Lonely Planet Writer

Denmark’s newest water centre is made from stacked shipping containers

A new contemporary water sports centre has been created in Halsskov, Korsør in Denmark from three bright yellow shipping containers that have been stacked on top of each other.

The Halsskov Water Sports Centre seen in the evening.
The Halsskov Water Sports Centre seen in the evening. Image by Mie Marie Reindahl Clausen

Designed by Mette Lund Traberg and Troels Holm of Sweco Architects, the goal of the project was to emphasis the raw character of the site, both in the selection of new materials and the recycling of existing ones. The concrete piers have been exposed, with fragments of bulwarks and harbour fittings being preserved. The creation seemingly follows a growing international trend that has seen shipping containers being reworked and reused in a number of diverse and interesting ways recently, such as the modern surf camp in the Czech Republic constructed from three units, and an entire ski resort in Georgia that was built from containers.

The distinctive structure is visible from the nearby Great Belt Bridge.
The distinctive structure is visible from the nearby Great Belt Bridge. Image by Mads Fredrik

The unique stacked design of the diving tower makes it possible for users to jump from heights of either four, eight and eleven metres high, with the distinctive yellow structure visible from the Great Belt Bridge nearby. The design also features a climbing wall on the outside of the pier, with access to the centre through ladders, ramps and floating platforms on the water, while the site includes three beach volleyball and handball courts, and a facility building with toilets, a changing room and outdoor showers. Visiting the unique attraction is easy for water-loving travellers, as it is open to the public year round and is free to use.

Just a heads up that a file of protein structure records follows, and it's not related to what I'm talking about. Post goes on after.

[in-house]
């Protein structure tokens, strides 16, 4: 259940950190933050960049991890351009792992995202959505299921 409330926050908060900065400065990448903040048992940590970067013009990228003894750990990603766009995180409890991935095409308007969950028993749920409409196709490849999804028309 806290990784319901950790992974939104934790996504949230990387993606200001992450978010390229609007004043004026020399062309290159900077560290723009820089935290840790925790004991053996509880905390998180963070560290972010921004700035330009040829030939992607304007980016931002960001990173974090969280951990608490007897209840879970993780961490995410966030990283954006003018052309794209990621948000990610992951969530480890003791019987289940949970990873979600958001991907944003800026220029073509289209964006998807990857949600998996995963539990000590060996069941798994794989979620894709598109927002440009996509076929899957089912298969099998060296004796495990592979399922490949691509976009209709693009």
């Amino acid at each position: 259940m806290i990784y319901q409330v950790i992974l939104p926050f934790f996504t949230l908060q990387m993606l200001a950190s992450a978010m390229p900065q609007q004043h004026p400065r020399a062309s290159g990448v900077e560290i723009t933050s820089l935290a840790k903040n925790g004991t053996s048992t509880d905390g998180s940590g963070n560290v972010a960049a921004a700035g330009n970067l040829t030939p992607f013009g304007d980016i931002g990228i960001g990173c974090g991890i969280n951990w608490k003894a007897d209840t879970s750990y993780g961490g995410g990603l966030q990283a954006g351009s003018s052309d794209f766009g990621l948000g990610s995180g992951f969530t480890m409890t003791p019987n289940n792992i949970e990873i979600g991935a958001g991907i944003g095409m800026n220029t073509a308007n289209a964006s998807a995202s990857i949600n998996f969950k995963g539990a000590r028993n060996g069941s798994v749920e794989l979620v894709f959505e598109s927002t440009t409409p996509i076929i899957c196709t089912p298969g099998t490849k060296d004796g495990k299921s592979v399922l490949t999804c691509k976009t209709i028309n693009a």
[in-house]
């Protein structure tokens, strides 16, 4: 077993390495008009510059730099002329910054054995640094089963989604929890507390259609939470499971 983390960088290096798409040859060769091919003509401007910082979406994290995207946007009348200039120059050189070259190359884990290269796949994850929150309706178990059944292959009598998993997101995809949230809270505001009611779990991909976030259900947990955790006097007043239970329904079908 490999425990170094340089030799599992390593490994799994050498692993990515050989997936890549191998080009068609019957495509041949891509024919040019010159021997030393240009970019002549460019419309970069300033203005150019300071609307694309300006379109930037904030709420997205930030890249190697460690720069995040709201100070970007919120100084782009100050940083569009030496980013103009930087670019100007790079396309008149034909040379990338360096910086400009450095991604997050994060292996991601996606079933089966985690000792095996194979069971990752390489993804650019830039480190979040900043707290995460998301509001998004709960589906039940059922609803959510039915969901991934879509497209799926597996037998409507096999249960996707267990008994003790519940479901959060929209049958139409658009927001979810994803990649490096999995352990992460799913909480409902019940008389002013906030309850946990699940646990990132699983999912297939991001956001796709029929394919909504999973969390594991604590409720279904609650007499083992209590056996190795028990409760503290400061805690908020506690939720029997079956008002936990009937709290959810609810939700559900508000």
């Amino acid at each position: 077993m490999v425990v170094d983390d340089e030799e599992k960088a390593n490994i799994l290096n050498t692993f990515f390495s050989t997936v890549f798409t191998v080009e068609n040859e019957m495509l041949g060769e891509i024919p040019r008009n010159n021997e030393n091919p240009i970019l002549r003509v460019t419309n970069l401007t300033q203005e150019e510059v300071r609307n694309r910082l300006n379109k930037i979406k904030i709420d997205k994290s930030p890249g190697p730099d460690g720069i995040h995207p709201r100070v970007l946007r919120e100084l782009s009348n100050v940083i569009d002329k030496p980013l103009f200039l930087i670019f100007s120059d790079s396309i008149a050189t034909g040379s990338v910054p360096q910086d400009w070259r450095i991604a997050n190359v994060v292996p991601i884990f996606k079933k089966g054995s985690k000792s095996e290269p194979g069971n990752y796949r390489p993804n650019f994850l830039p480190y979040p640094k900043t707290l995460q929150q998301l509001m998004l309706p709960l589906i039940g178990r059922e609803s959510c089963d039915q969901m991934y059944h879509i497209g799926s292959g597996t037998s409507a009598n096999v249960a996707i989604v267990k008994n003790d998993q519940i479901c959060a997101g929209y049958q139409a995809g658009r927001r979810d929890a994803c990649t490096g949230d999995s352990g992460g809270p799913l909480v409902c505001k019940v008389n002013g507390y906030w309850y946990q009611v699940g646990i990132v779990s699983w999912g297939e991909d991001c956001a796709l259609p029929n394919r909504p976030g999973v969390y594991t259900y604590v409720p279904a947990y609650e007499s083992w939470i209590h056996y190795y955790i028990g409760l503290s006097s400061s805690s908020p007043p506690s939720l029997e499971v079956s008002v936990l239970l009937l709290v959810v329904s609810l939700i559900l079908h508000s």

The centre has three different levels that users can jump from.
The centre has three different levels that users can jump from. Image by Mads Fredrik

“The design originated and was inspired, from the history of the area. Before the construction of the Great Belt Bridge, Halsskov served as a vital ferry port and goods harbour, connecting Sjaelland with the rest of Denmark. After the bridge opened and the terminal closed, most signs of its former function were demolished and left vacant for many years. When the site was visited and we experienced a good potential in the remaining structures, it made sense to enhance and uplift the area’s former history by adapting our design to respond to the context,” Troels Holm told Lonely Planet Travel News.

The design was created using sustainable materials.
The design was created using sustainable materials. Image by Mads Fredrik

The area’s boundaries and benches also consist of former bulwarks from the ferry port, while new wooden decks have been created from sawn second-hand material. The facility’s buildings are covered with heat treated wood from sustainable forestry, chosen for minimal maintenance, while LED lighting is used to make the containers glow in the evening.